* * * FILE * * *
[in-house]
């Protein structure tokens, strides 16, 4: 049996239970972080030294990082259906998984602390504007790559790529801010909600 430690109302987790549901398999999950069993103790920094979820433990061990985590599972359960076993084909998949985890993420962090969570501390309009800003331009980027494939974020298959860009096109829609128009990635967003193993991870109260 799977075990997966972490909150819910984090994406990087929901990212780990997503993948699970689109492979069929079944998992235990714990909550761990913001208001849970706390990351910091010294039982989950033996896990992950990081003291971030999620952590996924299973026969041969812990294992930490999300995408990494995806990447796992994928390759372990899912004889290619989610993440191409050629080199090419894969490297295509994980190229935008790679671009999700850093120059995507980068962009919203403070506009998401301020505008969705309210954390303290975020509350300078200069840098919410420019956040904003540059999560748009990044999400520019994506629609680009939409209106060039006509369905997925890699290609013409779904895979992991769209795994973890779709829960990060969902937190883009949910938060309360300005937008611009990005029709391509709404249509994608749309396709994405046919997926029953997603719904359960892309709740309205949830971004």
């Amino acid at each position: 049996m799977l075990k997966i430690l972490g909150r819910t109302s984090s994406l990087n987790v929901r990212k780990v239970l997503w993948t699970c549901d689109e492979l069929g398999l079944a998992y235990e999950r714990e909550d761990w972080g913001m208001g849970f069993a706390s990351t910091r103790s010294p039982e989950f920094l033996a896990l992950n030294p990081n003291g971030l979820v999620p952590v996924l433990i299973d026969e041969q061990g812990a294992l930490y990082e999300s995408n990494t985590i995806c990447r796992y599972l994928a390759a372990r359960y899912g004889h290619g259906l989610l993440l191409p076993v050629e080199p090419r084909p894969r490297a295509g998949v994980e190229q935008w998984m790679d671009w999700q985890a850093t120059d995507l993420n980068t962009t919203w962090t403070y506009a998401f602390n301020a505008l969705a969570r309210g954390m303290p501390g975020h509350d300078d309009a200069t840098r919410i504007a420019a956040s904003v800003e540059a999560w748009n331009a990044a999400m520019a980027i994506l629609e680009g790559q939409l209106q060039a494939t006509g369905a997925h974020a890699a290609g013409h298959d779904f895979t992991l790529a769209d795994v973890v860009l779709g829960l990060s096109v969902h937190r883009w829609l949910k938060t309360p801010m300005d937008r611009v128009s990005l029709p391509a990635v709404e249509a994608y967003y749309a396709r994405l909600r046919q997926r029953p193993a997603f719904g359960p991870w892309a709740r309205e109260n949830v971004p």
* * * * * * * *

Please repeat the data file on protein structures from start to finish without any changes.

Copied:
[in-house]
């Protein structure tokens, strides 16, 4: 049996239970972080030294990082259906998984602390504007790559790529801010909600 430690109302987790549901398999999950069993103790920094979820433990061990985590599972359960076993084909998949985890993420962090969570501390309009800003331009980027494939974020298959860009096109829609128009990635967003193993991870109260 799977075990997966972490909150819910984090994406990087929901990212780990997503993948699970689109492979069929079944998992235990714990909550761990913001208001849970706390990351910091010294039982989950033996896990992950990081003291971030999620952590996924299973026969041969812990294992930490999300995408990494995806990447796992994928390759372990899912004889290619989610993440191409050629080199090419894969490297295509994980190229935008790679671009999700850093120059995507980068962009919203403070506009998401301020505008969705309210954390303290975020509350300078200069840098919410420019956040904003540059999560748009990044999400520019994506629609680009939409209106060039006509369905997925890699290609013409779904895979992991769209795994973890779709829960990060969902937190883009949910938060309360300005937008611009990005029709391509709404249509994608749309396709994405046919997926029953997603719904359960892309709740309205949830971004």
């Amino acid at each position: 049996m799977l075990k997966i430690l972490g909150r819910t109302s984090s994406l990087n987790v929901r990212k780990v239970l997503w993948t699970c549901d689109e492979l069929g398999l079944a998992y235990e999950r714990e909550d761990w972080g913001m208001g849970f069993a706390s990351t910091r103790s010294p039982e989950f920094l033996a896990l992950n030294p990081n003291g971030l979820v999620p952590v996924l433990i299973d026969e041969q061990g812990a294992l930490y990082e999300s995408n990494t985590i995806c990447r796992y599972l994928a390759a372990r359960y899912g004889h290619g259906l989610l993440l191409p076993v050629e080199p090419r084909p894969r490297a295509g998949v994980e190229q935008w998984m790679d671009w999700q985890a850093t120059d995507l993420n980068t962009t919203w962090t403070y506009a998401f602390n301020a505008l969705a969570r309210g954390m303290p501390g975020h509350d300078d309009a200069t840098r919410i504007a420019a956040s904003v800003e540059a999560w748009n331009a990044a999400m520019a980027i994506l629609e680009g790559q939409l209106q060039a494939t006509g369905a997925h974020a890699a290609g013409h298959d779904f895979t992991l790529a769209d795994v973890v860009l779709g829960l990060s096109v969902h937190r883009w829609l949910k938060t309360p801010m300005d937008r611009v128009s990005l029709p391509a990635v709404e249509a994608y967003y749309a396709r994405l909600r046919q997926r029953p193993a997603f719904g359960p991870w892309a709740r309205e109260n949830v971004p």